Whole grains are beneficial because of the carbohydrates they provide the body.4 In fact, a research review found that consuming whole-grain carbohydrates was associated with an overall reduced risk of mortality.5 

Whole grains are a heart-healthy choice as they are also rich in fibre. High-fibre options help with weight patterns, digestion, and cholesterol levels. These have been associated with lower cardiovascular disease risk, making them an important part of a heart-healthy diet.6 

Lean proteins

Importance of lean protein sources

Lean protein sources are generally lower in fat and calories. The best heart-healthy lean protein sources include:

  • Legumes
  • Nuts
  • Fish
  • Seafood

Legumes and nuts are not only rich in protein but also high in fibre, while fish have shown benefits attributed to omega-3 fatty acid content.2 Meats with higher fat content are associated with higher cardiovascular disease and mortality.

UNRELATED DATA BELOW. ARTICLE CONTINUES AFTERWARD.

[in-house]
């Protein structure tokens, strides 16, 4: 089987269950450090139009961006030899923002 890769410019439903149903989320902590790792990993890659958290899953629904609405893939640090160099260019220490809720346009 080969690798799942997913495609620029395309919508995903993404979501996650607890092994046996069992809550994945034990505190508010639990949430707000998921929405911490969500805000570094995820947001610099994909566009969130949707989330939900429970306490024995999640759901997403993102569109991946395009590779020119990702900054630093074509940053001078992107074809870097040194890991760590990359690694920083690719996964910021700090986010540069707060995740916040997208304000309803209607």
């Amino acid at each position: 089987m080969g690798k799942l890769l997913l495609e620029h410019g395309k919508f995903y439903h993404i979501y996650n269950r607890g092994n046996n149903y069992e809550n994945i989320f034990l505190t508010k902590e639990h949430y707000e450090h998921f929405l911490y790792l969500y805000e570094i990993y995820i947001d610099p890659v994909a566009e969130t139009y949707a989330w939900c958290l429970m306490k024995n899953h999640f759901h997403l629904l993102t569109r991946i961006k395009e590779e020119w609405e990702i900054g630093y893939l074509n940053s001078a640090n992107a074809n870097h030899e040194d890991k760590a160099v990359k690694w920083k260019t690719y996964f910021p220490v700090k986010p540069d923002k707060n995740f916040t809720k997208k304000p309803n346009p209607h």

Meat and plant-based protein options

If you are interested in incorporating meat or meat alternatives into your heart-healthy diet, the following are recommendations

  • Unprocessed poultry, such as skinless chicken or turkey 
  • 95% lean ground beef or pork tenderloin
  • Plant-based options such as eggs, tofu, nuts, and legumes
  • Low-fat dairy options

Avoiding red meat and processed meats 

Processed meats and red meat (e.g., beef, pork, and lamb) are associated with higher mortality and cardiovascular disease rates.2,7 Processed meats are those that have been smoked, cured, or salted – such as bacon, sausage, and deli meat.

In fact, sandwiches containing high amounts of deli meat are considered to be a large contributor to unhealthy diets. In American diets, sandwiches are the primary source of sodium and saturated fats. That said, don’t let this stop you from eating sandwiches! You can still eat them but consider using healthier, more nutritious breads and fillings.